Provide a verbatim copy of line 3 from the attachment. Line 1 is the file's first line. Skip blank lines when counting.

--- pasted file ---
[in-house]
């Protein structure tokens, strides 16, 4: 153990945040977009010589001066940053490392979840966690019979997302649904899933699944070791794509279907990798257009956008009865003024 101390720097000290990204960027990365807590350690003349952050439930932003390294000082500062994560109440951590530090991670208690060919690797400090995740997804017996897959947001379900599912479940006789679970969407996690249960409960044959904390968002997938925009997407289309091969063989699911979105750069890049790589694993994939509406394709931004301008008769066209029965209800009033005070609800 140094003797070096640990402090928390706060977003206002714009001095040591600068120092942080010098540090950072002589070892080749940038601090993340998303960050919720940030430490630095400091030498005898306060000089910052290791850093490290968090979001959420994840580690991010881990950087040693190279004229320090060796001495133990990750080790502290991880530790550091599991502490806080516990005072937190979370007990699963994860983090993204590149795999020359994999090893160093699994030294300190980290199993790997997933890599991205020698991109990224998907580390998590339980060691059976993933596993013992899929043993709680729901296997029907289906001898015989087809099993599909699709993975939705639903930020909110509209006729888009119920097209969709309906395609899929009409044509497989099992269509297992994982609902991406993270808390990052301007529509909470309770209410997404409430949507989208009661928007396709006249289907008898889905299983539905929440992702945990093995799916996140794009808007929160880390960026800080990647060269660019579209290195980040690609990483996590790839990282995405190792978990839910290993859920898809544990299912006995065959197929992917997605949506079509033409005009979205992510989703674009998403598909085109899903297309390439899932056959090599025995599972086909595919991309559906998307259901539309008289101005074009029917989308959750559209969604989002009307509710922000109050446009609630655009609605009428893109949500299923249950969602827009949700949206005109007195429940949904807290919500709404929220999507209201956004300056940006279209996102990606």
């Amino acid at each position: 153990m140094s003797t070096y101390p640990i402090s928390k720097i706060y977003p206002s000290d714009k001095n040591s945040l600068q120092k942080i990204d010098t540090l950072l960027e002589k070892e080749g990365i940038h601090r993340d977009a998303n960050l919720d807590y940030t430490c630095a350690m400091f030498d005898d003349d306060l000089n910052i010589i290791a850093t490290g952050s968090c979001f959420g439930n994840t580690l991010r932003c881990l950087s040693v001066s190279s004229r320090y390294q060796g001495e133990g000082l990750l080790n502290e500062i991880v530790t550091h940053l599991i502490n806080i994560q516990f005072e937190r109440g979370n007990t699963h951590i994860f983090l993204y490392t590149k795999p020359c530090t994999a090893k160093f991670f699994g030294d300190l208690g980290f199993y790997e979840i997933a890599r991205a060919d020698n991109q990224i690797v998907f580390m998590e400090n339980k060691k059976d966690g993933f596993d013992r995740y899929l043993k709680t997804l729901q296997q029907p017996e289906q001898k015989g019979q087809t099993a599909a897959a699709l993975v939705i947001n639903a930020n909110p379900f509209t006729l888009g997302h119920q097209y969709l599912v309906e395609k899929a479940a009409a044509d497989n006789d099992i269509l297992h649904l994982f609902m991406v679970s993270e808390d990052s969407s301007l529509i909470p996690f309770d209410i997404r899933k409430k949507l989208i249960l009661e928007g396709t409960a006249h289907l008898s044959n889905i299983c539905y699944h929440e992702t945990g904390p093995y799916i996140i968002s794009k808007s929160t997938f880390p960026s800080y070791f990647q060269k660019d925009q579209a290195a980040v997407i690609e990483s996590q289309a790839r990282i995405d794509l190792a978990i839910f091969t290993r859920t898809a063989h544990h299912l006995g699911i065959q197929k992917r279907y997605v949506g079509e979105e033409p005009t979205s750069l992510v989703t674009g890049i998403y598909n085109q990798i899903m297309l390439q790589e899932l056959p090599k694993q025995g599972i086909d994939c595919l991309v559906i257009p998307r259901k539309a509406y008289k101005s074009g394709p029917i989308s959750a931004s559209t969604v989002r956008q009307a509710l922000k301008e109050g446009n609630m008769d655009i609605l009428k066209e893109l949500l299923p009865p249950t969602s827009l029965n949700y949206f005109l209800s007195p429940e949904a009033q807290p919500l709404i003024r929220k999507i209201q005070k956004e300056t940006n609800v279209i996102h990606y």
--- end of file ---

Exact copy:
């Amino acid at each position: 153990m140094s003797t070096y101390p640990i402090s928390k720097i706060y977003p206002s000290d714009k001095n040591s945040l600068q120092k942080i990204d010098t540090l950072l960027e002589k070892e080749g990365i940038h601090r993340d977009a998303n960050l919720d807590y940030t430490c630095a350690m400091f030498d005898d003349d306060l000089n910052i010589i290791a850093t490290g952050s968090c979001f959420g439930n994840t580690l991010r932003c881990l950087s040693v001066s190279s004229r320090y390294q060796g001495e133990g000082l990750l080790n502290e500062i991880v530790t550091h940053l599991i502490n806080i994560q516990f005072e937190r109440g979370n007990t699963h951590i994860f983090l993204y490392t590149k795999p020359c530090t994999a090893k160093f991670f699994g030294d300190l208690g980290f199993y790997e979840i997933a890599r991205a060919d020698n991109q990224i690797v998907f580390m998590e400090n339980k060691k059976d966690g993933f596993d013992r995740y899929l043993k709680t997804l729901q296997q029907p017996e289906q001898k015989g019979q087809t099993a599909a897959a699709l993975v939705i947001n639903a930020n909110p379900f509209t006729l888009g997302h119920q097209y969709l599912v309906e395609k899929a479940a009409a044509d497989n006789d099992i269509l297992h649904l994982f609902m991406v679970s993270e808390d990052s969407s301007l529509i909470p996690f309770d209410i997404r899933k409430k949507l989208i249960l009661e928007g396709t409960a006249h289907l008898s044959n889905i299983c539905y699944h929440e992702t945990g904390p093995y799916i996140i968002s794009k808007s929160t997938f880390p960026s800080y070791f990647q060269k660019d925009q579209a290195a980040v997407i690609e990483s996590q289309a790839r990282i995405d794509l190792a978990i839910f091969t290993r859920t898809a063989h544990h299912l006995g699911i065959q197929k992917r279907y997605v949506g079509e979105e033409p005009t979205s750069l992510v989703t674009g890049i998403y598909n085109q990798i899903m297309l390439q790589e899932l056959p090599k694993q025995g599972i086909d994939c595919l991309v559906i257009p998307r259901k539309a509406y008289k101005s074009g394709p029917i989308s959750a931004s559209t969604v989002r956008q009307a509710l922000k301008e109050g446009n609630m008769d655009i609605l009428k066209e893109l949500l299923p009865p249950t969602s827009l029965n949700y949206f005109l209800s007195p429940e949904a009033q807290p919500l709404i003024r929220k999507i209201q005070k956004e300056t940006n609800v279209i996102h990606y």